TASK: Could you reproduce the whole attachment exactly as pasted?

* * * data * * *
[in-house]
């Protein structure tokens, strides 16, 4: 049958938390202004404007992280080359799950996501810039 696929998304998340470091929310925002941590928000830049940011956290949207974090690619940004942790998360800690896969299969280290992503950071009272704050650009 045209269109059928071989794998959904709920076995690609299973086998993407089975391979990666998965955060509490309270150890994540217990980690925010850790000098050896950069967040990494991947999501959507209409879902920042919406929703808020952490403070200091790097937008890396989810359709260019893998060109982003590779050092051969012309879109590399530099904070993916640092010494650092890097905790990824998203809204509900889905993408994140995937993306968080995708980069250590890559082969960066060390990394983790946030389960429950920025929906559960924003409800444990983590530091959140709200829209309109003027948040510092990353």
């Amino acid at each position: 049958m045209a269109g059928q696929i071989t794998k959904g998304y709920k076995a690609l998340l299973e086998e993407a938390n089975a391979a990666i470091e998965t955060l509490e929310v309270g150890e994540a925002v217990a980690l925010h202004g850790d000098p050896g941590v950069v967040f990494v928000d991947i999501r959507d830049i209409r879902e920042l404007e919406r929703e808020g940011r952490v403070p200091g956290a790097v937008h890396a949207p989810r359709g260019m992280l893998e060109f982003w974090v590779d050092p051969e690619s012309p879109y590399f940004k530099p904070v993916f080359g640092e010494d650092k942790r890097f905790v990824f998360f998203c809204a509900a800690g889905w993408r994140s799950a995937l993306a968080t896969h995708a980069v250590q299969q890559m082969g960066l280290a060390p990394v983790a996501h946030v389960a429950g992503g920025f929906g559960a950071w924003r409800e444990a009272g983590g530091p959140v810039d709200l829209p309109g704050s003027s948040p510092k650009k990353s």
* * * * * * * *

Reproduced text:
[in-house]
């Protein structure tokens, strides 16, 4: 049958938390202004404007992280080359799950996501810039 696929998304998340470091929310925002941590928000830049940011956290949207974090690619940004942790998360800690896969299969280290992503950071009272704050650009 045209269109059928071989794998959904709920076995690609299973086998993407089975391979990666998965955060509490309270150890994540217990980690925010850790000098050896950069967040990494991947999501959507209409879902920042919406929703808020952490403070200091790097937008890396989810359709260019893998060109982003590779050092051969012309879109590399530099904070993916640092010494650092890097905790990824998203809204509900889905993408994140995937993306968080995708980069250590890559082969960066060390990394983790946030389960429950920025929906559960924003409800444990983590530091959140709200829209309109003027948040510092990353």
């Amino acid at each position: 049958m045209a269109g059928q696929i071989t794998k959904g998304y709920k076995a690609l998340l299973e086998e993407a938390n089975a391979a990666i470091e998965t955060l509490e929310v309270g150890e994540a925002v217990a980690l925010h202004g850790d000098p050896g941590v950069v967040f990494v928000d991947i999501r959507d830049i209409r879902e920042l404007e919406r929703e808020g940011r952490v403070p200091g956290a790097v937008h890396a949207p989810r359709g260019m992280l893998e060109f982003w974090v590779d050092p051969e690619s012309p879109y590399f940004k530099p904070v993916f080359g640092e010494d650092k942790r890097f905790v990824f998360f998203c809204a509900a800690g889905w993408r994140s799950a995937l993306a968080t896969h995708a980069v250590q299969q890559m082969g960066l280290a060390p990394v983790a996501h946030v389960a429950g992503g920025f929906g559960a950071w924003r409800e444990a009272g983590g530091p959140v810039d709200l829209p309109g704050s003027s948040p510092k650009k990353s």